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KDE's shortcuts are very configurable, and KDE ships with several different shortcut schemes based on other OSes or window managers. KDE can emulate Mac OS X shortcuts, Windows, Unix, and WindowMaker, and it has its own shortcut schemes based on having three or four modifier keys. So -- depending on the scheme that you choose -- the shortcut to cycle through windows might be Alt-Tab, Ctrl-Tab, or Alt-F11. The functions remain the same, but you may find that your actual shortcut key is different than one discussed here. When in doubt, consult the Keyboard Shortcuts application to see which keys are assigned to a particular shortcut.
By the way, you'll see a lot of references to keybindings, hotkeys, and shortcuts, but in this context they're all referring to the same thing -- key combinations that allow you to do something quickly. KDE's documentation uses the term "shortcuts" throughout, so that's what I'll stick to. Also, the features described in this article are current as of KDE 3.5.2 -- your mileage may vary if you're running older or newer versions of KDE.
When you open the Keyboard Shortcuts module, you can select one of the default schemes from a dropdown menu, or leave it on the current scheme. You might want to create a new scheme rather than tweak the existing scheme; you can do this after you've made a change by clicking the Save button and assigning a name to the new scheme. The text file with the Scheme is saved under ~/.kde/share/apps/kcmkeys, in case you want to transfer your shortcuts to a new system.
To get to the KDE Control Module for shortcuts, go to the KDE menu and select Settings -> Regional & Accessibility -> Keyboard Shortcuts. Once you're in the module, you'll see tabs for Global Shortcuts, Shortcut Sequences, and Application Shortcuts under the Shortcut Schemes tab.
Global shortcuts and shortcut sequences
Let's start by looking at KDE's global shortcuts, which control global KDE actions, like manipulating windows and cycling through desktops. You'll find these under the Global Shortcuts and Shortcut Sequences tabs. You're probably already familiar with some of the shortcuts, such as using Alt-Tab to cycle through windows, or Ctrl-Tab if you're a Mac user. But KDE makes it possible to do so much more than that.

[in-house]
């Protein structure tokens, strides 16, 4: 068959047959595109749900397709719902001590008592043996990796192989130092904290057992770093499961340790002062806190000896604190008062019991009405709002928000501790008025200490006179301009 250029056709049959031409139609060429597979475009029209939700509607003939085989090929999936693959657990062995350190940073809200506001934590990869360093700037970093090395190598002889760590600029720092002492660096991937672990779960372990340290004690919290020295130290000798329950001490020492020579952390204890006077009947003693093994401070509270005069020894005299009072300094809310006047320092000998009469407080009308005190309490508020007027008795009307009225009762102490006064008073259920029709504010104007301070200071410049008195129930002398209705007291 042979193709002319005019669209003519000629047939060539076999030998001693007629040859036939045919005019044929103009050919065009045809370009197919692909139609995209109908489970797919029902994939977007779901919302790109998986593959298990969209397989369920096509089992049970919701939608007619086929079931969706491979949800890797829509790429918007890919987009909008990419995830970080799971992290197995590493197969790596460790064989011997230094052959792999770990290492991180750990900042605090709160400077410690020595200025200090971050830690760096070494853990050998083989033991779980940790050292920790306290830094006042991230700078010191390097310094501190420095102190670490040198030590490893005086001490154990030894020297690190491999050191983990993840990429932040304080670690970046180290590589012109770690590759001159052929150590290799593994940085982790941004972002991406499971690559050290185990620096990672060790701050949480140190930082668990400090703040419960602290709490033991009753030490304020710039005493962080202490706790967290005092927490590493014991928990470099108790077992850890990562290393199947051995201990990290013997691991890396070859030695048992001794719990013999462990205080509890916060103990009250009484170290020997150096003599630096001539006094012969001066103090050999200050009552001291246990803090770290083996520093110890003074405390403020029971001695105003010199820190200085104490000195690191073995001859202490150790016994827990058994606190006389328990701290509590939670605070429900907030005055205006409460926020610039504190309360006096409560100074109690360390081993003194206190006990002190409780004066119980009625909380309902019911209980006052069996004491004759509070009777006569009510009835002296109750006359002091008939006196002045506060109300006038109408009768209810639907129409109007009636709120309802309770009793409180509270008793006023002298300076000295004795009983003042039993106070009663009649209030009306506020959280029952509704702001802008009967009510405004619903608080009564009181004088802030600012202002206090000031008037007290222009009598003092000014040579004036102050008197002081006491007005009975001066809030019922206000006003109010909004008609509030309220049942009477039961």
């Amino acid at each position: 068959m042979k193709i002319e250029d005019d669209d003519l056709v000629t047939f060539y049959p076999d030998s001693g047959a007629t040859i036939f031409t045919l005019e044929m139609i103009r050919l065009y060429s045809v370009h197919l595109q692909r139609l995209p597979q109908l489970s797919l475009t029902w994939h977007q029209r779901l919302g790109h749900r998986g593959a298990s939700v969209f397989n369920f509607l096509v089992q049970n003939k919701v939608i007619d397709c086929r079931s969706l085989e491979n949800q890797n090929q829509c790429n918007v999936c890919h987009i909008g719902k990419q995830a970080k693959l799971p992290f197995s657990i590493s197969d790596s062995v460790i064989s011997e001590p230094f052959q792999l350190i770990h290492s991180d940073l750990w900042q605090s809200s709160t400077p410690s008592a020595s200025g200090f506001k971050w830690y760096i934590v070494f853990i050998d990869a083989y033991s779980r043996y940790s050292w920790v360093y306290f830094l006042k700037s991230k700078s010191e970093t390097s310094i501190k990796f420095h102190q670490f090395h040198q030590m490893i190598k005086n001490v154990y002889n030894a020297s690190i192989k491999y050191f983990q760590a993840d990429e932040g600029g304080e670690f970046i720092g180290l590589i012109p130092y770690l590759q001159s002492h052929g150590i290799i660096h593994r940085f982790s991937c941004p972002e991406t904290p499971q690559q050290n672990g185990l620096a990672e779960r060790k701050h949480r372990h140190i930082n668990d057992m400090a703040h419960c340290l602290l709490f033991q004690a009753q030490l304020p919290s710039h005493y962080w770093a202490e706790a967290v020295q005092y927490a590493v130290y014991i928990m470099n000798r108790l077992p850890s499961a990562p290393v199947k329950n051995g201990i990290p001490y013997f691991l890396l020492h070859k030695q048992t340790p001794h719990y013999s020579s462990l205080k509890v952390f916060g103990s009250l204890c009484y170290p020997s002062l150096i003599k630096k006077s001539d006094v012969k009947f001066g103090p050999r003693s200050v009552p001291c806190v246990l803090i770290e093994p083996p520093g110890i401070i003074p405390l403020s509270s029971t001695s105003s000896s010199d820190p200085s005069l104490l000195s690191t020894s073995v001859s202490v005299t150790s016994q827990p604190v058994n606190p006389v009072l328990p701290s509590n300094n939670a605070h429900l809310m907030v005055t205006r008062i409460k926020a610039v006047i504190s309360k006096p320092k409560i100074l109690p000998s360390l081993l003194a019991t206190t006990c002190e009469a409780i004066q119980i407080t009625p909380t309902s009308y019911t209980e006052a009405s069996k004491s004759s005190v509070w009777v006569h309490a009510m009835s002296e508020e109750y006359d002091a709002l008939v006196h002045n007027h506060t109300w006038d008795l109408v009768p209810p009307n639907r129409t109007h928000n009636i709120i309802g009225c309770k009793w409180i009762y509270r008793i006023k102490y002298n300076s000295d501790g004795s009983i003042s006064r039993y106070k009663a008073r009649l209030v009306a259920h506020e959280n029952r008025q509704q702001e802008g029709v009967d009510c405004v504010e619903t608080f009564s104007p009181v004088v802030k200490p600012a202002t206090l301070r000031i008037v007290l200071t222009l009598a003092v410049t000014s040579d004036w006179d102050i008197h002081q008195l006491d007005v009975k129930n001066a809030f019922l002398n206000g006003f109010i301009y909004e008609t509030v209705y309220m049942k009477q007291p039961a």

For example, one shortcut that I use frequently is the Alt-F2 shortcut to launch the Run Command dialog. If I want to launch a program that has a short, easy-to-type name, it's usually easier for me to just hit Alt-F2 and type the name of the command (like
pysol) and then start using that program than to stop using the keyboard and navigate to the menu or taskbar using the mouse.
If you use multiple workspaces, you can assign shortcuts to move through the workspaces without having to click on the KDE pager window. For example, I have Ctrl-F1 through Ctrl-F4 assigned to workspaces one through four under the Shortcut Sequences tab, so pressing Ctrl-F2 changes the focus from whatever desktop I am using to desktop two. I keep browser windows open on workspace one, my mail client open in workspace two, a VMware instance open in workspace three, and so forth.
Sometimes, I want a window to be visible on all desktops, so I have Ctrl-Shift-Alt-A set to the Keep Window on All Desktop shortcut. This comes in handy for IRC and Jabber. Another handy action is Show Window List, which pops up a dialog with all the open windows across all desktops -- you can get the same dialog by using the middle mouse button on the KDE desktop. This doesn't come with a default shortcut, so I set it to Alt-l. I just hit Alt-l and then use the arrow keys to select the window I want to bring to focus.
Did you know you can move your windows within KDE without touching the mouse at all? Press Win-_ or Alt-F5, and you can move the window around with the arrow keys instead of the mouse. I also have Alt-F6 set to resize the window using the keyboard. Just press Alt-F6 and a small arrow pops up on the lower right corner of the window. The up and down arrows increase and decrease the window size.
If you're security-conscious, you'll probably want to get to know the Lock Session shortcut. This will blank the screen and require you to enter your user password before you can resume your KDE session. The default shortcut for this one is Alt-Ctrl-l. This is a good one to use regularly if you work in a multiuser environment, particularly if you have mischievous co-workers.
KDE has too many global shortcuts to describe them all. Take a few minutes to browse through the lists and try some of the actions to see what they do.
By the way, don't worry about overwriting existing shortcuts. KDE will warn you if you try to set a shortcut that already exists, and give you the choice of overriding the current shortcut or setting a different shortcut.
Application shortcuts are the shortcuts used within applications, such as Ctrl-v for paste, Ctrl-c for copy, and Ctrl-s to save a file. The Keyboard Shortcut application allows you to set a shortcut for actions within applications so that the same shortcut will work across applications. So, if Ctrl-r makes more sense to you for the redo function -- as opposed to Ctrl-Shift-z, which is the default in KDE -- then you can simply change the keys used for that operation.